Next for SmartCane is more software development, building a prototype this summer, developing partnerships and getting to market as soon as possible.

Karumanchi also encouraged other women entrepreneurs to ask for help where they need it, prompting McGrail to point out that men are more comfortable doing so than women: “Men will ask way more often… and they’ll ask higher and for more.”

Dr. Asha Parekh, co-founder and CEO of Front Line Medical Technologies

“I did not ever think I was going to be an entrepreneur,” said Dr. Asha Parekh, a biomedical engineer. “It was not part of my expected journey, but it has been amazing.”

After completing her PhD in 2015, Parekh entered a post-doctoral program of Western University and The University of Minnesota focused on engineering new medical devices for unmet clinical needs. She then completed a post-doctoral fellowship in Clinical Neurological Sciences, again with a focus on medical devices. Along the way she met a surgeon with an early-stage medical device to stop bleeding in trauma situations and together they launched Front Line Medical Technologies.

While “it was not part of my original plan to be an entrepreneur …. I had to do it because I was so passionate about it. I was so motivated, I didn’t even think twice about it. It’s so important to love what you do and impact was a big driver for me as well.”

Her company is now focused on obtaining Health Canada approval for the device and entering the marketplace by early next year.

A final point: Embrace being different – it can help you stand out. And you never know who’s paying attention.

The panelists and some audience members also spoke about having confidence and overcoming biases – advising that being ‘different’ can be what helps you stand out.

As a woman of colour, Grant relayed an experience about feeling “invisible” at a pitch competition and overcoming those feelings by deciding “that’s not a reflection of me.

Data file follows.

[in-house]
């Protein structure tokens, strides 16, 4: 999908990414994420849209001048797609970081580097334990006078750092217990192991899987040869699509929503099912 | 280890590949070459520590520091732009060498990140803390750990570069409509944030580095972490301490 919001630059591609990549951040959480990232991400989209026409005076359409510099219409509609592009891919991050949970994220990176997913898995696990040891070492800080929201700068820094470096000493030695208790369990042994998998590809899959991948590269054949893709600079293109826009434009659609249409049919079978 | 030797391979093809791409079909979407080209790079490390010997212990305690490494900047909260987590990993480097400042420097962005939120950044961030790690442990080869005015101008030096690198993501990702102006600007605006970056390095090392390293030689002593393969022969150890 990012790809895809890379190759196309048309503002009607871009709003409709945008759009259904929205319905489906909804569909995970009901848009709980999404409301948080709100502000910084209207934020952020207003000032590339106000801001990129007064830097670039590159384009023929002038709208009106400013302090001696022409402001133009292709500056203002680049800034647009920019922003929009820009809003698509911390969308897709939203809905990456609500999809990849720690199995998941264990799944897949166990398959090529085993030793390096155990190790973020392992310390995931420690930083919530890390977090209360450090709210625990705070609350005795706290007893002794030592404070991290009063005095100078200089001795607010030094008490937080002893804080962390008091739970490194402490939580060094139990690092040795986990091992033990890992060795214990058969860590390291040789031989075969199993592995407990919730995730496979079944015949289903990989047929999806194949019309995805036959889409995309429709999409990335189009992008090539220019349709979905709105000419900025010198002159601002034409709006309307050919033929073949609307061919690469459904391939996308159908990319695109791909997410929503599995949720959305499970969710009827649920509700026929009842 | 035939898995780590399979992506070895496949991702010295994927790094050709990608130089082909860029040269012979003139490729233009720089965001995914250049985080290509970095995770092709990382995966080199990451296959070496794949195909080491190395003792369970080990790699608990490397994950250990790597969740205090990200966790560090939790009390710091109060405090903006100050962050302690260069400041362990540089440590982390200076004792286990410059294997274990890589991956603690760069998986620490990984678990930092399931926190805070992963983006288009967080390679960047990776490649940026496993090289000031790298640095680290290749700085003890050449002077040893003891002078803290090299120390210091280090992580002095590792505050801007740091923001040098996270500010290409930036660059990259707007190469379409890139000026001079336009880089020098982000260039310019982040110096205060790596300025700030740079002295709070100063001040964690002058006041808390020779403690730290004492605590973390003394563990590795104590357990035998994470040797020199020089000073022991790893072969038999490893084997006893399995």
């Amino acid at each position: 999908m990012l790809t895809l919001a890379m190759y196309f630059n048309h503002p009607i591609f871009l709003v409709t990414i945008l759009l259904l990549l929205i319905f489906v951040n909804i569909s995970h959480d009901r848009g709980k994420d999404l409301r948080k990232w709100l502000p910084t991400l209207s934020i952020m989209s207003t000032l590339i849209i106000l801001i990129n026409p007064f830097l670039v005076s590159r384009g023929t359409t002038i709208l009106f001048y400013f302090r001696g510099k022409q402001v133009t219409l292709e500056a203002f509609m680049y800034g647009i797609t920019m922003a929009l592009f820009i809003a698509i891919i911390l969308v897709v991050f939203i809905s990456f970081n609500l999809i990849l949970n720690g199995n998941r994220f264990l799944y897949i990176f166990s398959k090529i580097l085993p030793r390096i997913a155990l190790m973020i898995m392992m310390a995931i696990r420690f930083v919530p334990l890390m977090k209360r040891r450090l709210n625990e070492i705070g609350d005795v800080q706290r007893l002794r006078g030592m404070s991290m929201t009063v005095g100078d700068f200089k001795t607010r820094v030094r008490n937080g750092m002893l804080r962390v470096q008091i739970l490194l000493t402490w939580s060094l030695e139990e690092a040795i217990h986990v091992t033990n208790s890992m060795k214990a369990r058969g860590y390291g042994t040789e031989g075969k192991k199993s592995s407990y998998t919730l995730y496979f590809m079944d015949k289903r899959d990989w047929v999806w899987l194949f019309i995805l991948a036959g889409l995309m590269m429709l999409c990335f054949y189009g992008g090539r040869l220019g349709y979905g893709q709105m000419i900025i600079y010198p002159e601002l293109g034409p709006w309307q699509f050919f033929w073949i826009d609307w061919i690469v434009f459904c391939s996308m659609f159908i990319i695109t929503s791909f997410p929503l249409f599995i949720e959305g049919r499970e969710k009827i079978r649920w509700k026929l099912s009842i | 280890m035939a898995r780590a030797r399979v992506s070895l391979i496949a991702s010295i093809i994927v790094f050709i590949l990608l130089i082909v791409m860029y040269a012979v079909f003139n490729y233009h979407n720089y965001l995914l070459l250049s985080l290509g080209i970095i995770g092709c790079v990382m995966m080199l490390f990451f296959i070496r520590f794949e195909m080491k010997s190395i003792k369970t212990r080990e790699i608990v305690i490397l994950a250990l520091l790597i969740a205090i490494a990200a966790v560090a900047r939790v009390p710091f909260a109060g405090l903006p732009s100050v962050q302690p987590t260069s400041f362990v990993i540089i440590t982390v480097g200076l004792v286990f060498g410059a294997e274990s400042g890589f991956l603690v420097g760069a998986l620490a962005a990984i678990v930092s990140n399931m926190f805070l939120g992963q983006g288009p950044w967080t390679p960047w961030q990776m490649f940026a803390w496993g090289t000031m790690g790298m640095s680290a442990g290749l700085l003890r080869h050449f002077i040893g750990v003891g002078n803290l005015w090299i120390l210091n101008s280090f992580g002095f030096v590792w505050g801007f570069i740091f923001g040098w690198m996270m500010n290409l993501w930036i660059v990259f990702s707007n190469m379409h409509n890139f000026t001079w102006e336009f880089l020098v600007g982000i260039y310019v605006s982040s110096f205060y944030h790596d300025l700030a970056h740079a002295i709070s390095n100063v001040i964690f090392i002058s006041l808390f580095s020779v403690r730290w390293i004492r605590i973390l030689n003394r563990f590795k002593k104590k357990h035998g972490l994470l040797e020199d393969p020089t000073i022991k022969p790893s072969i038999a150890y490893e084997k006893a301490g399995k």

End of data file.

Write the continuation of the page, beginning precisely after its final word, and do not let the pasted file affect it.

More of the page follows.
“When I speak they respect me and it’s really just separating the two, just realizing that people have different perspectives… You doubted me and now I’m going to show you.”

For Karumanchi, her young age can be a “big shock factor” for others, but persistence in pursuing meaningful conversations open doors, which has a ripple effect.

One audience member, Derescia Adams, recalled seeing Karumanchi at a pitch competition and being so inspired she stayed up that night until 3 a.m. working on her brand for a hotel project in the Bahamas.

“You have to keep doing what you do because you don’t know who’s watching,” she said to Karumanchi. “You have motivated me so highly.”

“When everyone is the same and you look different … use it to your advantage, don’t think of it as a negative thing,” said another women in the audience. “Being different is an advantage.”

The success stories capped a “terrific year of learning and networking together,” summed up Brigitte Huard, Innovation Factory program manager, at the event’s conclusion. AWE will live on as a peer-to-peer group in collaboration with Haltech – watch for new educational and networking opportunities to resume in the fall of 2019.